The Epic of Gilgamesh is one of the oldest works of literature found in our history. The depictions that this poem contains regarding the flood hold specific details that most individuals could relate to the biblical story of Noah’s Ark. However, being that this epic poem is over four thousand years old, the origin of such a familiar story stands in curious position. Within the epic, the gods become unhappy with mankind and decide to send a great flood to wipe out humanity. The god Ea betrays the other god’s intentions by tasking Utnapishtim to act as the Mesopotamian Noah. Ea warns Utnapishtim to abandon his worldly possessions and create a giant ark, stating to “forsake possessions and seek life, belongings reject and life save” (Gilgamesh 143). With this, Utnapishtim follows in suit, gathering his family and friends to board the ark and await the impending flood. This story of Utnapishtim’s journey doesn’t stray far from the depictions we see in the religiou...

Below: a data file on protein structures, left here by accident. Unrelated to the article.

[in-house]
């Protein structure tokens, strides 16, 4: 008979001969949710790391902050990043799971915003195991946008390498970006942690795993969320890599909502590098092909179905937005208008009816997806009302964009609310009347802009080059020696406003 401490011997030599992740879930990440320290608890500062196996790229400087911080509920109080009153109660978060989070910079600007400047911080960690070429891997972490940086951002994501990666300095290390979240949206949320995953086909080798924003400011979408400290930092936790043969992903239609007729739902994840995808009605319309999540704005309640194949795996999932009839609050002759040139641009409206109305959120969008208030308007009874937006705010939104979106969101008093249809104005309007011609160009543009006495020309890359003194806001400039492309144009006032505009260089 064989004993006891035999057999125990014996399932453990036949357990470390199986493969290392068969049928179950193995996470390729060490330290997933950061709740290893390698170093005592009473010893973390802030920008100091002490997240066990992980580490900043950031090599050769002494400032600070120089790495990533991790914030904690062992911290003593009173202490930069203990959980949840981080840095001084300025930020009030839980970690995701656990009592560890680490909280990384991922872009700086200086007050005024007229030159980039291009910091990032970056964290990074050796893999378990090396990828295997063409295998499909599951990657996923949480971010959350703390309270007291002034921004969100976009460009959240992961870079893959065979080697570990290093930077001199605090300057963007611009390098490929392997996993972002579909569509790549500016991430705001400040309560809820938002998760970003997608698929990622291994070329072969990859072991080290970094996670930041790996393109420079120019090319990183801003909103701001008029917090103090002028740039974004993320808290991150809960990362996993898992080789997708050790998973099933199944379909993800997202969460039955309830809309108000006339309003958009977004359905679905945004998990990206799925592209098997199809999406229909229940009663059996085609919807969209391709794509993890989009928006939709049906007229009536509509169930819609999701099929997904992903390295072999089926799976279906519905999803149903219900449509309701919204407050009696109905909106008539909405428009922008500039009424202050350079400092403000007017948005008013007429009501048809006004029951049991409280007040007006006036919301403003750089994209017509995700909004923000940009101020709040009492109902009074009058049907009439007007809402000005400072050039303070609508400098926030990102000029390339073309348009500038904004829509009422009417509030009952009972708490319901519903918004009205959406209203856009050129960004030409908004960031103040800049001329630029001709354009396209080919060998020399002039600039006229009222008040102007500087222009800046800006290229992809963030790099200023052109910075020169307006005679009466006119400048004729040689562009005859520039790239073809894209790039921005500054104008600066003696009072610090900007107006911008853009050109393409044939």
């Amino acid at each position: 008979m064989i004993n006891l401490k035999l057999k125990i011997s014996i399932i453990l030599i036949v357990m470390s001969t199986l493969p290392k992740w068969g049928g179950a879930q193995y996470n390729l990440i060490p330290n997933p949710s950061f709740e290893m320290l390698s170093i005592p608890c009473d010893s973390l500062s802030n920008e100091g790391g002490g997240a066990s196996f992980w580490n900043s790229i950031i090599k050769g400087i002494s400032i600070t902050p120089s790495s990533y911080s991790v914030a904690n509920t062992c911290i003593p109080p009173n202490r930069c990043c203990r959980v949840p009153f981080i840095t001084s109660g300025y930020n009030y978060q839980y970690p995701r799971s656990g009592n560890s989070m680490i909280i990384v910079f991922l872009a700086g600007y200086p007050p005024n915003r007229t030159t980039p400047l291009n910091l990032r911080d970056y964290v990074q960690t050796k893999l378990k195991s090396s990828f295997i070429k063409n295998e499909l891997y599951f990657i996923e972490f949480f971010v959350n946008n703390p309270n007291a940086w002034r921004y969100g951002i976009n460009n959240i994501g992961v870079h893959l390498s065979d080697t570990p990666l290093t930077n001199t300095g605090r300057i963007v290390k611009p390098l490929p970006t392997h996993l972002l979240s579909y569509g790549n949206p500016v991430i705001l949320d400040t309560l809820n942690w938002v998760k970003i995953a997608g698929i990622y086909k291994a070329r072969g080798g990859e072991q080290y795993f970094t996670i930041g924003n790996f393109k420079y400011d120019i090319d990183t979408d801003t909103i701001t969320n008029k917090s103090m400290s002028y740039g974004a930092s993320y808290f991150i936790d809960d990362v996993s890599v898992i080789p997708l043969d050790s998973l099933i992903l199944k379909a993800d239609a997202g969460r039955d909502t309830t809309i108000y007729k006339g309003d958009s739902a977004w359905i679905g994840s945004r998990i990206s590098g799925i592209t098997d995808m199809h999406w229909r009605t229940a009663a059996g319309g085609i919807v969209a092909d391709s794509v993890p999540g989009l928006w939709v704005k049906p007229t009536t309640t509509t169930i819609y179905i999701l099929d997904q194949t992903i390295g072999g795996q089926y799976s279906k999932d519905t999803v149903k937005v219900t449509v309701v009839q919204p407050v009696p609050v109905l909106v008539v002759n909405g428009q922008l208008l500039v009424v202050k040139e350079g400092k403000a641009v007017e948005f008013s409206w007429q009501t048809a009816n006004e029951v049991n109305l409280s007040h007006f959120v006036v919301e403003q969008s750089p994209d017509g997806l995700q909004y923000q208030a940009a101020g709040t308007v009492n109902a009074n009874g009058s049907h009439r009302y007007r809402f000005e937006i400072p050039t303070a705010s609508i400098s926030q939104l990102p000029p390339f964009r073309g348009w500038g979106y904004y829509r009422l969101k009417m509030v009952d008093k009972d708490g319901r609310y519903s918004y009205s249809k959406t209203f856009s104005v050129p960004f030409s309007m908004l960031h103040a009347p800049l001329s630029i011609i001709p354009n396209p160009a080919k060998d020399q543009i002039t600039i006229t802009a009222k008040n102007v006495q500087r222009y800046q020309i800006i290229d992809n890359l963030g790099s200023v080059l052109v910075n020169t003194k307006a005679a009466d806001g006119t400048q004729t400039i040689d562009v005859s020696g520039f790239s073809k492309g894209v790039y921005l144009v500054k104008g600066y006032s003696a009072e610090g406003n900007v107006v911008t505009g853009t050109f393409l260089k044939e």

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...unts, although not all are willing to label the connections as anything more than shared mythology” (Lorey 2). Although his article only takes into account the events in Genesis and Gilgamesh, the comparison still holds true to the nature of each work presented. Though the accounts are passed off as nothing more than common mythology, there seems to be a significant historical context that still has yet to be fully unearthed.
In the end, these poems do present specific differences that could very well pertain to their separation of time. Remaining so similar while being separated by two millenniums definitely suggests historical significance, but there’s just too much we don’t know. However, no matter the similarities, they share differences in terms of cause and effect, and the depictions of the flood in these works points to some kind historical significance.
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